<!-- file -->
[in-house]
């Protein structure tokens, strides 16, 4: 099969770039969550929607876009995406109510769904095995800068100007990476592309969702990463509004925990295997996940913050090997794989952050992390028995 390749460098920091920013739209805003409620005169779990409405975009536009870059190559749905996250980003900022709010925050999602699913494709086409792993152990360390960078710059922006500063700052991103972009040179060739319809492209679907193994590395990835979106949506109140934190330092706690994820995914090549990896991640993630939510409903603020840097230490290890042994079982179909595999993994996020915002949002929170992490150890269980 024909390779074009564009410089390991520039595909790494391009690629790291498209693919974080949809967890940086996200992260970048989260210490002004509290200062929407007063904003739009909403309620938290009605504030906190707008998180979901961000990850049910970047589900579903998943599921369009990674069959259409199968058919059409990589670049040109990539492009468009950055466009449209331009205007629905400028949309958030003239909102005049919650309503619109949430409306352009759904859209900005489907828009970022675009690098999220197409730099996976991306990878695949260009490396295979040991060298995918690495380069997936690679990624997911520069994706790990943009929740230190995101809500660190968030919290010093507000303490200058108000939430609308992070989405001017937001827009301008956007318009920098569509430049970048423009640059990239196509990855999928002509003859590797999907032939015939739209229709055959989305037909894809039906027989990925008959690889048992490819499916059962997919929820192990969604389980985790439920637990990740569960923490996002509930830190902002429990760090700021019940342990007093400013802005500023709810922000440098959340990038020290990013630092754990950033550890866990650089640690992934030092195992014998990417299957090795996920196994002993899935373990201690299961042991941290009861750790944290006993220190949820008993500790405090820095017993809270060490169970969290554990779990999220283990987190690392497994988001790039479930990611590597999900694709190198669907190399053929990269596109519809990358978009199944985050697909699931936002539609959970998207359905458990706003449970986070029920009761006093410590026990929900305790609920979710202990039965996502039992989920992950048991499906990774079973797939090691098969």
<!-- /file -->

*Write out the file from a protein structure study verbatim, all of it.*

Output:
[in-house]
């Protein structure tokens, strides 16, 4: 099969770039969550929607876009995406109510769904095995800068100007990476592309969702990463509004925990295997996940913050090997794989952050992390028995 390749460098920091920013739209805003409620005169779990409405975009536009870059190559749905996250980003900022709010925050999602699913494709086409792993152990360390960078710059922006500063700052991103972009040179060739319809492209679907193994590395990835979106949506109140934190330092706690994820995914090549990896991640993630939510409903603020840097230490290890042994079982179909595999993994996020915002949002929170992490150890269980 024909390779074009564009410089390991520039595909790494391009690629790291498209693919974080949809967890940086996200992260970048989260210490002004509290200062929407007063904003739009909403309620938290009605504030906190707008998180979901961000990850049910970047589900579903998943599921369009990674069959259409199968058919059409990589670049040109990539492009468009950055466009449209331009205007629905400028949309958030003239909102005049919650309503619109949430409306352009759904859209900005489907828009970022675009690098999220197409730099996976991306990878695949260009490396295979040991060298995918690495380069997936690679990624997911520069994706790990943009929740230190995101809500660190968030919290010093507000303490200058108000939430609308992070989405001017937001827009301008956007318009920098569509430049970048423009640059990239196509990855999928002509003859590797999907032939015939739209229709055959989305037909894809039906027989990925008959690889048992490819499916059962997919929820192990969604389980985790439920637990990740569960923490996002509930830190902002429990760090700021019940342990007093400013802005500023709810922000440098959340990038020290990013630092754990950033550890866990650089640690992934030092195992014998990417299957090795996920196994002993899935373990201690299961042991941290009861750790944290006993220190949820008993500790405090820095017993809270060490169970969290554990779990999220283990987190690392497994988001790039479930990611590597999900694709190198669907190399053929990269596109519809990358978009199944985050697909699931936002539609959970998207359905458990706003449970986070029920009761006093410590026990929900305790609920979710202990039965996502039992989920992950048991499906990774079973797939090691098969």